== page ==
In an emailed response to CTV News Vancouver, the Correctional Service of Canada said that because of worldwide demand for personal protective equipment like masks, the service is making an effort to conserve equipment.
Inmates have also been issued masks, the Correctional Service said.
At other prisons in B.C., staff have now been issued surgical masks. But several weeks ago, as information about mask-wearing was increasingly in the media, several employees at Matsqui Institution in Abbotsford tried to wear their own home-made masks at work. Managers confiscated them, Havard said.
"The management's concern was they were not sanitary," Havard said, "and they didn't want to upset the inmates by wearing the masks."
Two weeks later, Canada's public health officer, Dr. Theresa Tam, issued her official guidance on April 6 that wearing cloth masks are effective in preventing the spread of COVID-19. Only then did prison management change their stance, Havard said.
However, it's still voluntary for most prison staff to wear masks, and even at Mission, Havard said members have reported seeing managers without masks walking between the medium security prison, where the outbreak is located, and the minimum security wing, where there is currently no outbreak.
Once it was known that one of the first inmates to test positive had worked in the kitchen, food services staff were sent home and told to self-isolate for 14 days, according to Havard.
They were told they should be tested only if they start showing symptoms. Some of those employees were later asked to come back to work before the 14-day period had ended because they were deemed to not have been in close contact with an infected inmate, Havard said.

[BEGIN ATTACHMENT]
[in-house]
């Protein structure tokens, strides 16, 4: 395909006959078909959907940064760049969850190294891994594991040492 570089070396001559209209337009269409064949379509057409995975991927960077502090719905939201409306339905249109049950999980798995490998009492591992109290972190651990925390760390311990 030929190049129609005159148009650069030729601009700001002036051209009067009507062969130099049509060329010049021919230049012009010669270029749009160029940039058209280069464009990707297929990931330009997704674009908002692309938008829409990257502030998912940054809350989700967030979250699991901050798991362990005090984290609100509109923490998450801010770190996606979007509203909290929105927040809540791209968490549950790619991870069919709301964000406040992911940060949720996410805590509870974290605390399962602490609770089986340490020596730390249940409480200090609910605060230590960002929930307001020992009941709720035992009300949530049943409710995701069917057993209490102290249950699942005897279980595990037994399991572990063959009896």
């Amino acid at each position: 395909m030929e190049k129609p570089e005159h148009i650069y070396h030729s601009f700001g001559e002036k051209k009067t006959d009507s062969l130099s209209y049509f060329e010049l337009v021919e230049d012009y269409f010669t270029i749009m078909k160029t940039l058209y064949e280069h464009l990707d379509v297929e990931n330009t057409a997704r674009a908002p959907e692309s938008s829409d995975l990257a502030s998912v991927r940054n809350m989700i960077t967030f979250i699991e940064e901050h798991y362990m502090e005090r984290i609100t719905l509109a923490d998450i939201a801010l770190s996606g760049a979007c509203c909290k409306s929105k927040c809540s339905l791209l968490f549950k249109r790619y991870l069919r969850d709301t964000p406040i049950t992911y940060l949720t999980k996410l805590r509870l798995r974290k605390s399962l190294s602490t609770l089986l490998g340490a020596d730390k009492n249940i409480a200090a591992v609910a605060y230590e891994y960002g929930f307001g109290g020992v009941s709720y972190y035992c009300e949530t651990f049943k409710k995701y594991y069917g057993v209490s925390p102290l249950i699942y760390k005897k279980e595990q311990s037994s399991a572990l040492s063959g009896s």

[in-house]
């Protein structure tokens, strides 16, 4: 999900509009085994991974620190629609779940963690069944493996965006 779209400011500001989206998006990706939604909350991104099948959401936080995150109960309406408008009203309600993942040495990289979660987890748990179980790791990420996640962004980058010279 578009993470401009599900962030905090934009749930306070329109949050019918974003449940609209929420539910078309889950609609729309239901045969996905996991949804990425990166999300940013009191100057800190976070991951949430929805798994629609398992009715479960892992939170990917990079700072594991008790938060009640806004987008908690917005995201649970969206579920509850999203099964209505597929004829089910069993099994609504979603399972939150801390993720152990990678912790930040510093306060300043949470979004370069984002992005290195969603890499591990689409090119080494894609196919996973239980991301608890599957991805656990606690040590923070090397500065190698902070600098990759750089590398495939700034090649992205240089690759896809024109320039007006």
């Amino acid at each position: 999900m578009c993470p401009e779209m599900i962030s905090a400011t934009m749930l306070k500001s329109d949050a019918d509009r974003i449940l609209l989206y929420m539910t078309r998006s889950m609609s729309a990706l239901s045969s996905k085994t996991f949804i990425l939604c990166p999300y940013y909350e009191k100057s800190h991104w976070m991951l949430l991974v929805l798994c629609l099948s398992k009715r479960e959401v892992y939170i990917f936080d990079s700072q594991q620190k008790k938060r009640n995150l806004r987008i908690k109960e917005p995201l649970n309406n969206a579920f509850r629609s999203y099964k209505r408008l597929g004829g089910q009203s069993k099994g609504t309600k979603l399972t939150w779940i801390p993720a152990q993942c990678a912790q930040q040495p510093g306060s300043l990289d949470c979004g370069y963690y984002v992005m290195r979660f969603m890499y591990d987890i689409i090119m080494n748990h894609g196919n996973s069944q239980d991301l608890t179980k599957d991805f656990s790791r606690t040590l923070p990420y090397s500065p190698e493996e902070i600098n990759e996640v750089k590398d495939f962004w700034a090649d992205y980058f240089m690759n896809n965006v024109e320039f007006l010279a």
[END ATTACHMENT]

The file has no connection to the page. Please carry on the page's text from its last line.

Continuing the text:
"The kitchen worker felt different, they said well, I worked next to the inmate," Havard said.
The Union of Canadian Correctional Officers has also reported that members who were initially asked to self-isolate for 14 days after they came into contact with an infected person have also been pressured to return early.
Havard said she and her members are frustrated that management is "still of the position that you need to be symptomatic to have testing," considering that it's now known that some people can have the novel coronavirus and infect others before they show any symptoms.
Havard said prison management have told her they have been in contact with B.C.'s provincial health officer, Dr. Bonnie Henry, and are following her guidance on testing.
In a statement, the Corrections Service said it is taking immediate precautions as soon as any employee learns they have been exposed to the virus, and anyone who employees might have had contact with after exposure are notified privately.
Movement between prisons
When food services staff at Mission Institute were sent home to self-isolate for 14 days, staff from Kent Institution were sent to replace them. It was "a mad scramble" to deal with the situation, Havard said, but any transfer between prisons, of either staff or inmates, increases the risk of spreading COVID-19 further.
Both unions are now asking for a cessation of staff rotation between prisons, similar to the restrictions now in place at long-term care homes in B.C. They're also calling for an isolation period of 14 days and testing for any inmate who is transferred between jails.
The Correctional Service says staff from other prisons are helping out at Mission Institution to help fill staffing gaps. "The protocol for return of employees to their home site will be reviewed on a case-by-case basis," CSC said.
The Correctional Service also said that all inter-regional and international prisoner transfers have been suspended.
Both unions say that while a cleaning company did disinfect the prison after the lockdown started, that cleaning only happened once and not not been repeated since.
CSC says it has put in place "enhanced cleaning protocols, including disinfecting common areas and high-contact surfaces" and is doing laundry and garbage disposal safely. The service did not specify how often the cleaning is happening.
"We continue to educate staff and offenders around prevention and the spread of illness, including the importance of good hygiene practices through posters, fact sheets, and ongoing written and verbal communication," the CSC statement says.
Halvard said staff are afraid to come to work at Mission Institution.
"They're going in every day in a closed, confined environment," she said.
"They want to do the right thing and keep Canadians safe and they're not being provided the proper equipment to keep themselves safe."